The rats were acclimatized to laboratory conditions for 10 days and fed with standard diet and water was provided ad (libitum). The protocol for these experiments was approved by the Departmental Ethical Committee of D.D.U. Gorakhpur University, Gorakhpur, Uttar Pradesh, India, 273009. The animals were divided into three groups, containing 16 animals in each group. A group of rats was administered 200mg/kg body weight /rat/day of the ethanolic extract of seed, bark and leaves of (Annona squamosa) and other group was administered 300mg/kg bodyweight/rat/ day every morning for 28 days. The remaining third group was fed with vehicle of similar dilution without test material and kept as control group. After every 7th, 14th, 21th and 28th days both control and treated groups four animals from each group were autopsied under light chloroform anesthesia.

Estimation of fructose

Fructose was determine by colorimetric method using resorcinol [12,13].

Sperm count and sperm motility

After anaesthetizing the rats, the caudal epididymis was then dissected. An incision (about 1mm) was made in the caudal epididymis and drops of sperm fluid were squeezed onto the microscope slide and 2 drops of normal saline were added to mobilize the sperm cells. Epididymal sperm motility was then assessed by calculating motile spermatozoa per unit area. Morphology (abnormality) was evaluated on sperm from the caudal epididymis. The total morphological abnormalities were observed as described by Linde et al. [14]. The left and the right cauda epididymis were incised and the sperm were allowed to swim for 15 min. Solution of 1: 10 dilution is made by adding 90 ml of water to 10 ml of sperm suspension. Sperm counts were done by using haemocytometer.

Calculations of sperm count and sperm motility

Sperm count = (dilution) x (count in 5 squares) x 0.05 x106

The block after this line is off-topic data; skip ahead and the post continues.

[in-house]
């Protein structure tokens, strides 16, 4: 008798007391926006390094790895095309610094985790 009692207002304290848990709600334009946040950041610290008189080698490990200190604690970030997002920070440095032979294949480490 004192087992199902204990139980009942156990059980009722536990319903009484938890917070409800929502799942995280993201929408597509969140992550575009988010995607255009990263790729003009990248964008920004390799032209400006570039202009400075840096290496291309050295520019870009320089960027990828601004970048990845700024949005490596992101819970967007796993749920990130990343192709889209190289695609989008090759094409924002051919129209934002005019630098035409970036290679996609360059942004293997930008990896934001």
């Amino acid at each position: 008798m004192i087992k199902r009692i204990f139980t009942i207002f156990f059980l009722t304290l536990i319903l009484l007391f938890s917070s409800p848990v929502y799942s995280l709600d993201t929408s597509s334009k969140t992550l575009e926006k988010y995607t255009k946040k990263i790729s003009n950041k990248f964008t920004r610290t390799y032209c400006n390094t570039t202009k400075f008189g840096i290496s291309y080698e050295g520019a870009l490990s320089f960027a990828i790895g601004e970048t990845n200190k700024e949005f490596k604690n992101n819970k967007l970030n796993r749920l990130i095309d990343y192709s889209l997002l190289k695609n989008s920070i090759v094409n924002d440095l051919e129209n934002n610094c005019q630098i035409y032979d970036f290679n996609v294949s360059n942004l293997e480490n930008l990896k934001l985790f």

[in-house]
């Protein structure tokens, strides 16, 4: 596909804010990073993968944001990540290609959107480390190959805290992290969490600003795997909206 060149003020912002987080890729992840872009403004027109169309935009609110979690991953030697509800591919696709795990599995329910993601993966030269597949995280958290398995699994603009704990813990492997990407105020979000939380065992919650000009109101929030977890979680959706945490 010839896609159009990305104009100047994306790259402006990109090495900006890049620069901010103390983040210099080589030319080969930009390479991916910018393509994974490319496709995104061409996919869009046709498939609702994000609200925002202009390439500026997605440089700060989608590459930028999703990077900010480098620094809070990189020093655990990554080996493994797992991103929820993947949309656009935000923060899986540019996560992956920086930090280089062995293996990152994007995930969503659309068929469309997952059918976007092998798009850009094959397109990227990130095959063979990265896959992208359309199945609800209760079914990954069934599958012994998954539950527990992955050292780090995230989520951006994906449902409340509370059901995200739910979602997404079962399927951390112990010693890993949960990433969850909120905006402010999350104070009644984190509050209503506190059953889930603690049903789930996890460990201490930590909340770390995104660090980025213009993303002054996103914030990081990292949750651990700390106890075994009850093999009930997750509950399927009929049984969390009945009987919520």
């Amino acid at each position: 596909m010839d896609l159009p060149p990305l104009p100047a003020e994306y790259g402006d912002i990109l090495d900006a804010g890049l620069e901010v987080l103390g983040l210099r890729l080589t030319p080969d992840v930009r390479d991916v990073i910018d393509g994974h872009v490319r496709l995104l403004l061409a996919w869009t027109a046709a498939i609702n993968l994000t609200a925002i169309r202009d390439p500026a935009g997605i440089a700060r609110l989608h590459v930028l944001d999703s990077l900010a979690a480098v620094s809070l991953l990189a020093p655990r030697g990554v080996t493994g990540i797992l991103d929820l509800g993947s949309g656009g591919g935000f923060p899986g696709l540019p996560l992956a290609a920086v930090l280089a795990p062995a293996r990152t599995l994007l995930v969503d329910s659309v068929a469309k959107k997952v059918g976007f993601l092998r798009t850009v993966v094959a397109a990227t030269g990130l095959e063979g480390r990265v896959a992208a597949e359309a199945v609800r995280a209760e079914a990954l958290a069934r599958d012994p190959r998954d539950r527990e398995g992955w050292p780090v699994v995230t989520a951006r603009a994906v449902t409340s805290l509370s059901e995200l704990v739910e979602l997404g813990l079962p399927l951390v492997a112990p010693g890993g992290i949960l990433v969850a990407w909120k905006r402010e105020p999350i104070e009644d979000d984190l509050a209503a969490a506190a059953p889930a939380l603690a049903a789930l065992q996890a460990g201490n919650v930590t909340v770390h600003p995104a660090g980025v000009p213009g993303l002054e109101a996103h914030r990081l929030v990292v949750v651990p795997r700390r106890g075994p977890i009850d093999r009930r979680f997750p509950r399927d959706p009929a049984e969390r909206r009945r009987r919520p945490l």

Sperm motility = (Motile sperm)/ (Total sperm) ×100

Total sperm= Motile sperm + Non-motile sperm

Result and Discussion

A significant decrease (p<0.05) was observed in the level of fructose in testis (Table 1) vas deferens (Table 2) and seminal vesicle (Table 3) on exposure to the ethanolic extract of leaves, bark and seeds of plant (Annona squamosa). Two-way ANOVA test indicates that variation in the strength of dose and exposure time significantly influenced the level of fructose in the organs studied. Among the different parts of the plant, leaves, bark and seeds the effects were in the order leaf < bark< seed. This was probably due to the presence of greater number active compounds responsible for the effects or more concentration of the compounds in seed than in bark or leaf. A significant (p<0.05) decrease in sperm count and motility (Table 4) was observed in the rats exposed to the extracts of plant in comparison to control rats. Two-way ANOVA test indicates that variation in the strength of dose and exposure time, significantly (p<0.01) influence the sperm count and motility of male rats on exposure to the extracts (Table 4).

Table 1 : Effect of ethanolic extract of (Annona squamosa) leaves, bark and seeds on fructose level in the testis of rat.

Table 2 : Effect of ethanolic extract of (Annona squamosa) leaves, bark and seeds on fructose level in the Vas deferens of rat.

Table 3 : Effect of ethanolic extract of (Annona squamosa) leaves, bark and seeds on fructose level in the Seminal vesicles of rat.